OLYMPIA – Attorney General Rob McKenna today announced the state will appeal a recent King County Superior Court ruling that suggests three sections of the Municipal Water law are invalid.
“We respectfully disagree with the Superior Court’s decision to strike down three of the eight challenged sections of the Municipal Water Law,” McKenna said. “We believe that the law as crafted by the Legislature is a constitutionally-sound way to protect our growing water needs while protecting the environment. I’m confident that our view will ultimately prevail in court.”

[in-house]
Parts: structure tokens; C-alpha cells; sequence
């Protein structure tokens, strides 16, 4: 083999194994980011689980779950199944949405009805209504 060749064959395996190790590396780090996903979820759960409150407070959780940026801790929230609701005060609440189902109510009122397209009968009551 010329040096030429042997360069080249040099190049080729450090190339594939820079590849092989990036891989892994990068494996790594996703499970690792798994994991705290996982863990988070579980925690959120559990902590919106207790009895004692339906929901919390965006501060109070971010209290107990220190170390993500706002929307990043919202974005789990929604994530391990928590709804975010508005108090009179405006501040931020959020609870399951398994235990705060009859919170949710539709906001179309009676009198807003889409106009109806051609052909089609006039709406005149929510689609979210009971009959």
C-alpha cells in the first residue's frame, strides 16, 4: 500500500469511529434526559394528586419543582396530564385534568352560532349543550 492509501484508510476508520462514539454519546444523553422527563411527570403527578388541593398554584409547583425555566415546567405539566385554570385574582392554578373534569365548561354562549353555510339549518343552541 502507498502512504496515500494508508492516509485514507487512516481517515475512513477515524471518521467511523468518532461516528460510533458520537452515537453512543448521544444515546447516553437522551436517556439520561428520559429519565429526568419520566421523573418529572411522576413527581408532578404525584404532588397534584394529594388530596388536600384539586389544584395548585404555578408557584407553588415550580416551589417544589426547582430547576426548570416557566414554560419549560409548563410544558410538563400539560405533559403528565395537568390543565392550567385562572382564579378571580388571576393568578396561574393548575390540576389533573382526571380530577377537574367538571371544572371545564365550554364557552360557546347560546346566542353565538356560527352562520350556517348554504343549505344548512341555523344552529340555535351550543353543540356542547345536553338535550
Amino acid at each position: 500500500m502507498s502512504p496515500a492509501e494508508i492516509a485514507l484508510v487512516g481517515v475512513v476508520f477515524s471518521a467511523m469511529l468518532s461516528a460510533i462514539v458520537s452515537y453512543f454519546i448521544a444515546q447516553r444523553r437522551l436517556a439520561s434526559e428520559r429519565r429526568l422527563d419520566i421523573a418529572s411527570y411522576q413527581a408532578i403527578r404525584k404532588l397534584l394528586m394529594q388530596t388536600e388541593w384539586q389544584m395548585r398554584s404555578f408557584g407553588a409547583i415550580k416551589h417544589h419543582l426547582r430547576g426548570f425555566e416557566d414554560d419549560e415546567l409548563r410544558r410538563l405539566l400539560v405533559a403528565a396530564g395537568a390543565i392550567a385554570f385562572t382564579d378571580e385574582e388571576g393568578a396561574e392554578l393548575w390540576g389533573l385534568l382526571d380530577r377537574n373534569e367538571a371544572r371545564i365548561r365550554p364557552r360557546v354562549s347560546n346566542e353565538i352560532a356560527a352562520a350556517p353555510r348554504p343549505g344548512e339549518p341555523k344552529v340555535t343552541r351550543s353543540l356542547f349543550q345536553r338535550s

The Municipal Water Law was enacted in 2003 to protect water service for Washington state citizens. It requires water systems to plan for the future and use water efficiently. The law has been challenged by some Washington tribes and environmental groups.
On June 11, 2008, King County Superior Court Judge Jim Rogers ruled that three sections of the Municipal Water Law were invalid, suggesting they violate the constitutional separation of powers between the legislative and judicial branches of government. Judge Rogers said the Legislature had overstepped its authority by in effect setting aside an earlier state Supreme Court ruling on water rights.
Notice of appeal has been filed via mail to the state Supreme Court. The Court may choose to hear the case or send it to the Court of Appeals.
Janelle Guthrie, AGO Communications Director, (360) 586-0725